They noted that video games feature shooters using multiple high capacity magazines, and that Lanza attacked the school with ten 30-round magazines.
“Prior to December 14, 2012, assault rifles like the Bushmaster XM15-E2S had been used to kill in department stores and fast food chains, at offices and homecoming parties, on courthouse steps, and in schools,” the suit said.
“Despite the unreasonable risks associated with selling assault rifles under these circumstances, defendants continued to market, promote and sell AR-15s to consumers.”
The court ruled that, even though the US Congress passed a law in 2005 that explicitly immunized gunmakers when their products are used in crimes, Remington could still be sued on the grounds that its marketing violated Connecticut’s unfair trade practice laws.
Congress did not seek to fully protect gunmakers and dealers from practices that promote criminal conduct, the judges said in their ruling.
Hence, they said, “it falls to a jury to decide whether the promotional schemes alleged in the present case rise to the level of illegal trade practices and whether fault for the tragedy can be laid at their feet.”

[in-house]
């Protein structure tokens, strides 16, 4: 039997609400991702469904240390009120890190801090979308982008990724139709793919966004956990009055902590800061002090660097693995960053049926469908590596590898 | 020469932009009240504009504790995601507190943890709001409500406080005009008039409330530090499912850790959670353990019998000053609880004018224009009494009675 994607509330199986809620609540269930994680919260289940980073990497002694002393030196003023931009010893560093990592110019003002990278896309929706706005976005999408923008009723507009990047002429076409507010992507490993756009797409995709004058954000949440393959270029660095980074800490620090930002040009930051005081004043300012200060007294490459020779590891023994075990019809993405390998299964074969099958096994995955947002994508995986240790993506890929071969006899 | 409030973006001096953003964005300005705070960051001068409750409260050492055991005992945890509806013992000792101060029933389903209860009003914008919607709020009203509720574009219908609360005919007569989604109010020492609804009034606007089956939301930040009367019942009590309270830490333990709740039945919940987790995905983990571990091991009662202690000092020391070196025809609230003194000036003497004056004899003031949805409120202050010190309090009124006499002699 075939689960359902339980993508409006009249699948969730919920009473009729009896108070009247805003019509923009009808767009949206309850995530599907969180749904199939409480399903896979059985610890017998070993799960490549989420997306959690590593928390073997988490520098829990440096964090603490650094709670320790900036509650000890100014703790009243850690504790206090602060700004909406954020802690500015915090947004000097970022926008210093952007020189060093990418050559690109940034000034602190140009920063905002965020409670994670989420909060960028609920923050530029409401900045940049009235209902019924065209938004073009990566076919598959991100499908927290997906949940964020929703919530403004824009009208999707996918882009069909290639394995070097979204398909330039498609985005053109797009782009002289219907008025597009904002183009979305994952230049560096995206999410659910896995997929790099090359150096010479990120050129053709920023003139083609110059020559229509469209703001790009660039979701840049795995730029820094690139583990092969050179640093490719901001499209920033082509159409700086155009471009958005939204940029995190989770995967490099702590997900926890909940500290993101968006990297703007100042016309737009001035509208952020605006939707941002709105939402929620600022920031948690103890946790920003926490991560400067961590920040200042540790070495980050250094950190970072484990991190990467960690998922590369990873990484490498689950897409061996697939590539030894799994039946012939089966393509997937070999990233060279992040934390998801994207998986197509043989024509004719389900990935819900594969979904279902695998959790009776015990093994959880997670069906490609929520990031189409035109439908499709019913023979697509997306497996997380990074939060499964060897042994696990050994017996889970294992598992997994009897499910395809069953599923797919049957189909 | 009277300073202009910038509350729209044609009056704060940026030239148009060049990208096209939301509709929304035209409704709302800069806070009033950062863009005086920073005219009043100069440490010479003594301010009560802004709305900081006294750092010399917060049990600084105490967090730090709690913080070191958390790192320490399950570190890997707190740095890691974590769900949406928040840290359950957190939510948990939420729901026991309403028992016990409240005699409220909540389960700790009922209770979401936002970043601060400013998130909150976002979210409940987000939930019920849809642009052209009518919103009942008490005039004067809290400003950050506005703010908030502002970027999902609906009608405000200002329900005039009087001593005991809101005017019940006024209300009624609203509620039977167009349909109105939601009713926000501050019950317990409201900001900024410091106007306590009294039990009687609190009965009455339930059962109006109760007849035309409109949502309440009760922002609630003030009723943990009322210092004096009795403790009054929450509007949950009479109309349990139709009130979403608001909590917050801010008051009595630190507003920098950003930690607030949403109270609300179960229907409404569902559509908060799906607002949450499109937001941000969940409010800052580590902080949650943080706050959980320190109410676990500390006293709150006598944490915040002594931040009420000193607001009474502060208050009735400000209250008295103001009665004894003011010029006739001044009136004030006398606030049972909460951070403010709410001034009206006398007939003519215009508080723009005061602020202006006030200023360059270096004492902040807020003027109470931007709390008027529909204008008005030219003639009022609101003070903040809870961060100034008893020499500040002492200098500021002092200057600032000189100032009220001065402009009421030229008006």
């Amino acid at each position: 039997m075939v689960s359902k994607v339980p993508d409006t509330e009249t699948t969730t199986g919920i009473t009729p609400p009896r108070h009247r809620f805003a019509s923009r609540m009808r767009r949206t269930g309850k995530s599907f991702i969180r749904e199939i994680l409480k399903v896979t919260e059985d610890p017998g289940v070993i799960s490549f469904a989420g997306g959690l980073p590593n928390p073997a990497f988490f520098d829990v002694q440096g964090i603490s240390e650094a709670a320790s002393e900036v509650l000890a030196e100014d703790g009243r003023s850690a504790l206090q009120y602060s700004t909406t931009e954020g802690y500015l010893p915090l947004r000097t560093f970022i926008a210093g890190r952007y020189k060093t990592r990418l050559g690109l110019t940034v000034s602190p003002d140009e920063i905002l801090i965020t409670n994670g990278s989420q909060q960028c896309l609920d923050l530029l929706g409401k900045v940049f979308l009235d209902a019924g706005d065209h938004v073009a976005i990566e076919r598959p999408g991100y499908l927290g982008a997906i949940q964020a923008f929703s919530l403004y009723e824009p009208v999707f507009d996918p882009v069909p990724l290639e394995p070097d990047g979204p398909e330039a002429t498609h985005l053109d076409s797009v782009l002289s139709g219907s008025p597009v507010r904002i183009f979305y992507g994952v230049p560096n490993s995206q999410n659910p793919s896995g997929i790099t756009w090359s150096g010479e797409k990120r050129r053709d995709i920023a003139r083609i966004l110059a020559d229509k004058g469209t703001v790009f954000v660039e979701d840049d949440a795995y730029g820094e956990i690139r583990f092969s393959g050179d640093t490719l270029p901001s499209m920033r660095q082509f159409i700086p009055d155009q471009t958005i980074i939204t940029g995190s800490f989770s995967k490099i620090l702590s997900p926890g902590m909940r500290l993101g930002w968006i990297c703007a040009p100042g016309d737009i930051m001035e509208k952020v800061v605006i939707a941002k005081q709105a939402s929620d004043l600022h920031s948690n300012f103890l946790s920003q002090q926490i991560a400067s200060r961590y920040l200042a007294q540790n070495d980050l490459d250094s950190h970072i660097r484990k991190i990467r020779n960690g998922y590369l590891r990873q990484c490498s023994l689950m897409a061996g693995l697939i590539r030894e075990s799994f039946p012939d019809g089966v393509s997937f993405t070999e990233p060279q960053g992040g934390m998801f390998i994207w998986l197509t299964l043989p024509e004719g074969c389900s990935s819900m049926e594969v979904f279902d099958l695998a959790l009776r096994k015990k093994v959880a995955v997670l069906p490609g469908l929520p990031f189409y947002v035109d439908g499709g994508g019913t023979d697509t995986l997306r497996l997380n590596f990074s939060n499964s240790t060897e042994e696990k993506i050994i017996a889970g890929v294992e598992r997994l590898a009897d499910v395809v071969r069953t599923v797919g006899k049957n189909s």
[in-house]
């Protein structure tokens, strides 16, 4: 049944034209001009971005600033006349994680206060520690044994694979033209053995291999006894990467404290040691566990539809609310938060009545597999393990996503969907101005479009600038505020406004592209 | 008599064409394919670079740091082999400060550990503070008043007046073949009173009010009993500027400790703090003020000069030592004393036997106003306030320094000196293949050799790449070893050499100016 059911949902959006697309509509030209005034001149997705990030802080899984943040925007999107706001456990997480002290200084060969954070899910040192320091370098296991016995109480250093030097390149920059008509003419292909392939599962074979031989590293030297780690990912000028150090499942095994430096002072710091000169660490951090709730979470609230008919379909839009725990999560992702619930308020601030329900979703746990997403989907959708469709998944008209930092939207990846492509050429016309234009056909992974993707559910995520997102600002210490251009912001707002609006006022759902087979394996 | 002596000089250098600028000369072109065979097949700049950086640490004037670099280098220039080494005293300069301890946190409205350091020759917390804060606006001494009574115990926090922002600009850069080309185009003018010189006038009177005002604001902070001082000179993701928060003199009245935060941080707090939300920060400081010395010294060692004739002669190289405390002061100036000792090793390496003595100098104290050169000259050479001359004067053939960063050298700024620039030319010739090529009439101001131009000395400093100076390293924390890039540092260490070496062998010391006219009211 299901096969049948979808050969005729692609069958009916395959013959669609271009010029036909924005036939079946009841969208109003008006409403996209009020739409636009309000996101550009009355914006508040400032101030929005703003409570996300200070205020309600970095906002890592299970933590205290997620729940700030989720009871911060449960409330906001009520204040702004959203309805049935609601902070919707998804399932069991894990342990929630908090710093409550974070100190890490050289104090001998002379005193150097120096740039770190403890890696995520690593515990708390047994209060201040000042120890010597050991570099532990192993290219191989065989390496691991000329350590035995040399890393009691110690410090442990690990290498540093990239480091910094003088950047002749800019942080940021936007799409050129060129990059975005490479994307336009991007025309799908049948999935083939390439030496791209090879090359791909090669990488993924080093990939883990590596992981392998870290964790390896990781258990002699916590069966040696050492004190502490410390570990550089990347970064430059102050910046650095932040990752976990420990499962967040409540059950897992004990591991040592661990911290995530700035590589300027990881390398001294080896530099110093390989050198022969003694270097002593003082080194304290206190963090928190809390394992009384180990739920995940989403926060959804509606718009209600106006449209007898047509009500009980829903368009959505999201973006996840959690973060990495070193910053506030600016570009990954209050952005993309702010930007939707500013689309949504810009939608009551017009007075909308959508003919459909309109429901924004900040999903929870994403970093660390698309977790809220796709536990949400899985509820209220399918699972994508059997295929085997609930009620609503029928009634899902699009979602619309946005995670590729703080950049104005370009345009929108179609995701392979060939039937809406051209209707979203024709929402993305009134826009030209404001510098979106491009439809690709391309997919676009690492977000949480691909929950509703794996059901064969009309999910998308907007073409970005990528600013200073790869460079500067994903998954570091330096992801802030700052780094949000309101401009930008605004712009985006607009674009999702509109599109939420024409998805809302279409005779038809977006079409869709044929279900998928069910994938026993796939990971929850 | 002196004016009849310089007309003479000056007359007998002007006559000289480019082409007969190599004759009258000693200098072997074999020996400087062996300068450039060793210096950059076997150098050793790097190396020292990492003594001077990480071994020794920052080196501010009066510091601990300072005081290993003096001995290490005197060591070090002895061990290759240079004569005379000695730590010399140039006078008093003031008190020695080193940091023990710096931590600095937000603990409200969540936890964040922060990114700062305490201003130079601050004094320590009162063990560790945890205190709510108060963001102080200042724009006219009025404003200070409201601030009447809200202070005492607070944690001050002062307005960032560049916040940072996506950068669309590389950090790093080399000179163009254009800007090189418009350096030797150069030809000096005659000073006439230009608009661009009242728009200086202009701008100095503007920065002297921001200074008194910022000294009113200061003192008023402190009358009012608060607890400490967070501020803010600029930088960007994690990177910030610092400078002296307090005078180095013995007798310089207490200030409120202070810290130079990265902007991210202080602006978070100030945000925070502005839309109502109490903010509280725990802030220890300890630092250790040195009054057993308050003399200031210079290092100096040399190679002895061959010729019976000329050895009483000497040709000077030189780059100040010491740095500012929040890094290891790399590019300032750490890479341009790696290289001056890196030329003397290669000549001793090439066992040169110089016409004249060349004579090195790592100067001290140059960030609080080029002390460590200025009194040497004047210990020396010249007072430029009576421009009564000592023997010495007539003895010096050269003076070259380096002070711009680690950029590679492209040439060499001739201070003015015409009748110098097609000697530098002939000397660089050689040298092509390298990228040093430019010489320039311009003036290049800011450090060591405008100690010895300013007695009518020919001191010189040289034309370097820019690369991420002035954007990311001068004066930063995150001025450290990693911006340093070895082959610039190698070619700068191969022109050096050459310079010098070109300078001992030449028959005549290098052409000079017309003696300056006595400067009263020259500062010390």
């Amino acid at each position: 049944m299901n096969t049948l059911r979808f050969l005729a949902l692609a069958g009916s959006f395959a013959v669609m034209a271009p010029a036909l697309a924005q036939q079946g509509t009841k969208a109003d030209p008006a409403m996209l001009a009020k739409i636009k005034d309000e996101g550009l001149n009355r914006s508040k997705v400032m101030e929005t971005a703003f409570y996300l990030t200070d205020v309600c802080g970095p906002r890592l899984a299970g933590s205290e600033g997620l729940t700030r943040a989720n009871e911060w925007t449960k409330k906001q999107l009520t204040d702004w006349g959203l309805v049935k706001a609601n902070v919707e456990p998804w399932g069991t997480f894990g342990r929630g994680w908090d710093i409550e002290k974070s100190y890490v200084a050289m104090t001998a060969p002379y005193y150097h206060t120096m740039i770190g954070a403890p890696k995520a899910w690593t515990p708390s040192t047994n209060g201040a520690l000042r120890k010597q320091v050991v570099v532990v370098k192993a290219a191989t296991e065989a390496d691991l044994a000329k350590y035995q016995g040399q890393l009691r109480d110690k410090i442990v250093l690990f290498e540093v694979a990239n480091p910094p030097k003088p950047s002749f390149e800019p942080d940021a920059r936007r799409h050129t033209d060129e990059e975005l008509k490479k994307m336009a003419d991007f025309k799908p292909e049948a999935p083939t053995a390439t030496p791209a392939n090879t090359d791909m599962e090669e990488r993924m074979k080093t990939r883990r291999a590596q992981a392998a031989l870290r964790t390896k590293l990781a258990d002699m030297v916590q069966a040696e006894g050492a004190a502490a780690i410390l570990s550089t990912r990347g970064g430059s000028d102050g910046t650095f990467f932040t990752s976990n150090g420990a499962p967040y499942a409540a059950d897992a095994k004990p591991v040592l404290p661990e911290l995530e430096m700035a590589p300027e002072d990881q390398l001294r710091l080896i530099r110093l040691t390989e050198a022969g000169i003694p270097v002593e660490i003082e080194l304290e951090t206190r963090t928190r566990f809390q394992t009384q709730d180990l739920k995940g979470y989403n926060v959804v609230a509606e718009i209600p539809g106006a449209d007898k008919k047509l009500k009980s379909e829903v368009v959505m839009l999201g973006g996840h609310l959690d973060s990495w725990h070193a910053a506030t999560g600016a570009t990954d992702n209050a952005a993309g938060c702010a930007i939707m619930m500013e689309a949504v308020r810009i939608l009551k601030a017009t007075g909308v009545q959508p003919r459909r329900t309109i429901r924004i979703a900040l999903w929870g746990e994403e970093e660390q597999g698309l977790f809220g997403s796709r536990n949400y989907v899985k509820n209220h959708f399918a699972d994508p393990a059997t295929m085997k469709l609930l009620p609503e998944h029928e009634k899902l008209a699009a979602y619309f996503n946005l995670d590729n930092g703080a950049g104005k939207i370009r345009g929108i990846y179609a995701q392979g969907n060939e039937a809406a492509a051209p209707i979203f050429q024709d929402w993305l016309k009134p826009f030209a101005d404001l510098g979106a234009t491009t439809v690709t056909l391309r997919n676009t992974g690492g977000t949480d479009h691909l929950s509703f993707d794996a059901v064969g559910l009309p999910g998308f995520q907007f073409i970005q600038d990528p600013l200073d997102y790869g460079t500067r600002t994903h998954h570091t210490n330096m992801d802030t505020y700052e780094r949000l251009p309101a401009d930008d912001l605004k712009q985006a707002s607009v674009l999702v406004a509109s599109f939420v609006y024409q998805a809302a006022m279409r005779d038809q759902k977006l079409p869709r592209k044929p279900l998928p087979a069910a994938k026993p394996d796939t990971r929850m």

David Wheeler, whose son Ben was one of the Sandy Hook victims, said “there’s a reason why this particular consumer product is the one that is used by people who want to inflict the most damage.”
There have been examples, “time and time again,” he said.
Joshua Koskoff, a lawyer who represented families at an earlier hearing, said the ruling shows that nobody is above the law — “even a gun company that is powerful... that’s politically connected.”
The group Connecticut Against Gun Violence said the state supreme court decision “will force the companies to reveal internal communications that they have fought to keep out of the public eye.”
 


New Zealanders give up guns after massacre, but some face blowback

A man looks at firearms on display at Gun City gunshop in Christchurch, New Zealand, March 19, 2019. (REUTERS)
Updated 9 min 40 sec ago
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New Zealanders give up guns after massacre, but some face blowback

  • Police said they did not have data available on the number of weapons handed in since Friday
CHRISCHURCH, New Zealand: New Zealanders have begun handing in weapons in response to government appeals following the Christchurch massacre, but the gesture has put some squarely in the social media firing line.
John Hart, a farmer in the North Island district of Masterton, decided to give his semi-automatic rifle to police after Prime Minister Jacinda Ardern announced on Monday plans to tighten gun laws in light of the slaughter Friday of 50 Muslim worshippers.